Victor Francos Addresses Media Queries
In a significant turn of events, the majority of Spain’s women’s national team has decided to put an end to their boycott, according to Victor Francos, the Spanish secretary of state for sports. This breakthrough came about at an early 5:00 AM local time meeting on Wednesday, following more than seven hours of discussions.
This development is crucial, especially with the impending Nations League games this month. While 21 of the 23 initially called-up players have agreed to return to the squad, two players have opted to withdraw.
Francos emphasized that the Spanish football federation (RFEF) has pledged to implement “immediate and profound changes” to address the players’ concerns.
The saga began when former RFEF president Luis Rubiales kissed forward Jenni Hermoso after Spain’s victory over England in the Women’s World Cup final last month. This incident, which Hermoso claimed was non-consensual, ultimately led to Rubiales’ resignation and the dismissal of Spain’s manager, Jorge Vilda.
Now, Spain is gearing up to face Sweden on Friday and Switzerland next Tuesday in the Nations League, and Francos assures us that “the team will play the next two games with guarantees.”
The resolution was reached during what Francos described as “friendly” discussions in Valencia, involving the players, RFEF officials, the CSD (Spanish government’s national sports agency), and the women’s players’ union Futpro.
To ensure accountability and follow through on the agreements, a joint commission will be established between RFEF, CSD, and the players, with the official signing set for tomorrow. This commission will be tasked with overseeing the profound changes the players have demanded within RFEF.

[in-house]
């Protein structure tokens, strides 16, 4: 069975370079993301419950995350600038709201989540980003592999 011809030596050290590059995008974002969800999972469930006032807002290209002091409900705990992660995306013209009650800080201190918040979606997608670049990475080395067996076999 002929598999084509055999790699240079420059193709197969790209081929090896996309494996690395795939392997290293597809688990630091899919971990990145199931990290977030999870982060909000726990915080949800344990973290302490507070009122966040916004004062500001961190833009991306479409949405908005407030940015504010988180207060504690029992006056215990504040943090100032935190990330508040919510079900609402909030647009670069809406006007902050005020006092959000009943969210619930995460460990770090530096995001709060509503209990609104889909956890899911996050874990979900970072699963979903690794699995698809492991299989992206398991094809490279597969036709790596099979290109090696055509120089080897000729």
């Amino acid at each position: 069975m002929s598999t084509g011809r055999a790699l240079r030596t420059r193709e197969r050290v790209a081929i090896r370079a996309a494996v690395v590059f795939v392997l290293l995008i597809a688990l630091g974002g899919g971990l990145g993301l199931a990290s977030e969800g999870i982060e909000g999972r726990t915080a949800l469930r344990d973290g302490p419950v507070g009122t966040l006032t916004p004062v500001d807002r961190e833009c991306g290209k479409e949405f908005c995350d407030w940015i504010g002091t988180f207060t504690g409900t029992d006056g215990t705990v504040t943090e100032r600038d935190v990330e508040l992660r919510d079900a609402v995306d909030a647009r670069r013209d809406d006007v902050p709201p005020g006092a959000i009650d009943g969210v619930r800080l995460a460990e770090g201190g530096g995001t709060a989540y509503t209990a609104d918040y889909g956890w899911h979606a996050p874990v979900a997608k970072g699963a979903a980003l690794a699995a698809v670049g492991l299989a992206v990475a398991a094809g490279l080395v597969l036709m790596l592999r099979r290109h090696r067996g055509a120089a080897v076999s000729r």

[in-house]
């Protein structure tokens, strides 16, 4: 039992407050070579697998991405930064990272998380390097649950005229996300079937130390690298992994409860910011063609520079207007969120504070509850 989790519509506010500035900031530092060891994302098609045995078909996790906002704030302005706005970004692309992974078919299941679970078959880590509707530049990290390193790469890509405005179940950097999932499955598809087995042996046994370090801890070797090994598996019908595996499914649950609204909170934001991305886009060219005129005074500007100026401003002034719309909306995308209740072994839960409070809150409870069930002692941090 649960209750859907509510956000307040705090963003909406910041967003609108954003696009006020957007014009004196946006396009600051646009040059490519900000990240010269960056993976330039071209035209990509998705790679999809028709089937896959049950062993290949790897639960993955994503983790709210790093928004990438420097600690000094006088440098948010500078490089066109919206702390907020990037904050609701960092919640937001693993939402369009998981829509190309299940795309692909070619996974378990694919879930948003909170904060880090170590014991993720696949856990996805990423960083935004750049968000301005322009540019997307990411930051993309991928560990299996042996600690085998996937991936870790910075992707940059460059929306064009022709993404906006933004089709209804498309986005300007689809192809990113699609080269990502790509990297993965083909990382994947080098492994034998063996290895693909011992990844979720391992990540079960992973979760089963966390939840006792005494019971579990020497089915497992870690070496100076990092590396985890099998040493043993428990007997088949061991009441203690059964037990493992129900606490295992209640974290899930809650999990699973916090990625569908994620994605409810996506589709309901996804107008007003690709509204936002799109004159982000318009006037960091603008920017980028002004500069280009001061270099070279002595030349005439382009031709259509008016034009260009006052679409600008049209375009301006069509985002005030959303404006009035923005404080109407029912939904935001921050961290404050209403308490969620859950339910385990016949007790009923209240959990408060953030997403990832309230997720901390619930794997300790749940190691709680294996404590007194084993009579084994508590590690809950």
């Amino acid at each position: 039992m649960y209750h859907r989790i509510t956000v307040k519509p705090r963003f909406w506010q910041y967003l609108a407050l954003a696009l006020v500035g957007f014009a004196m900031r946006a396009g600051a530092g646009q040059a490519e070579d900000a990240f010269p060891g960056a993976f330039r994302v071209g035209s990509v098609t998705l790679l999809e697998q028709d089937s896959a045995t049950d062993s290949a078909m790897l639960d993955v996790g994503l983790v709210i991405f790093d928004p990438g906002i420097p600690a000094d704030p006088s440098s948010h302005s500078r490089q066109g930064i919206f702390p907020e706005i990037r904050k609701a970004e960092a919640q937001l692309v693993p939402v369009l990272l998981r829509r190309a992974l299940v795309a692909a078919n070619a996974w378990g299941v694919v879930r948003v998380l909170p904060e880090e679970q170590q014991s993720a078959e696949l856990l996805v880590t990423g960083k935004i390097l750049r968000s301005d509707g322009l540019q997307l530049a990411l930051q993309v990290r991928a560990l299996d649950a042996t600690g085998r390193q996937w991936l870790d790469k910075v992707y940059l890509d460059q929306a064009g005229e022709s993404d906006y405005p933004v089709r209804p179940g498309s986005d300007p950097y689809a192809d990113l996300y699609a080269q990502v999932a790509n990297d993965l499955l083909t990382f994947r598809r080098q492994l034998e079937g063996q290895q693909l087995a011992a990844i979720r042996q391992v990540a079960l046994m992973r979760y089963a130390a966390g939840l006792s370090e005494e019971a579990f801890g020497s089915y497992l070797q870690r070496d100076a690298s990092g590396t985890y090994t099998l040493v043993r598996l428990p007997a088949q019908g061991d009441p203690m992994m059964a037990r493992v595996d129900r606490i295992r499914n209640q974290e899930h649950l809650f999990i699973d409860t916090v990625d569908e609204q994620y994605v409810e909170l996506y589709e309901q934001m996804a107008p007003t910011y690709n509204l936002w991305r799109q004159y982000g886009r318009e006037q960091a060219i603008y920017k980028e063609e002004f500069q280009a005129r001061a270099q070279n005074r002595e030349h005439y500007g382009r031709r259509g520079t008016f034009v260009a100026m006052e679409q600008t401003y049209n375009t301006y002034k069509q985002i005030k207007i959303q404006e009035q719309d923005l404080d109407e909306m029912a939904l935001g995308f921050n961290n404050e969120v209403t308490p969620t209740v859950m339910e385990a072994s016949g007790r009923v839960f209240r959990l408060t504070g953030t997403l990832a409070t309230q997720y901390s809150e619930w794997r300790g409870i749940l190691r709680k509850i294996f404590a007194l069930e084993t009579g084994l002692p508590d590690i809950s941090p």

Importantly, Francos stressed that players who have chosen not to participate will not face any sanctions. This move is seen as a mark of respect for their decisions. It’s quite a relief, considering they could have potentially faced fines or bans from the national team for refusing international duty.
Montse Tome, the newly appointed head coach, announced her squad for the Nations League games earlier this week, including 15 players who were part of the World Cup squad. However, the players swiftly issued a statement affirming that the boycott was still in effect and that they felt coerced into a situation they never wanted to be in.
Hermoso, a central figure in this controversy, was notably omitted from the squad, ostensibly to “protect her.” Yet, her response implied that nothing substantial has changed within RFEF.
Beyond the immediate resolution, the CSD has announced the formation of a commission to oversee the agreed-upon changes. These changes will primarily focus on equality policies, strides in achieving equal pay, and enhancing the infrastructure of women’s sports.
Amanda Gutierrez, the president of Futpro, saw this as a positive step forward, describing it as a “rapprochement of positions.” She noted that the vast majority of players decided to stay for the sake of this agreement, acknowledging that this is only the beginning of a long journey ahead.
As the Spain players make their way to the training camp in Valencia, the world watches with interest. In the midst of this ongoing saga, midfielder and two-time Ballon d’Or winner Alexia Putellas summed up the sentiments with a simple but powerful statement: “Well, bad.”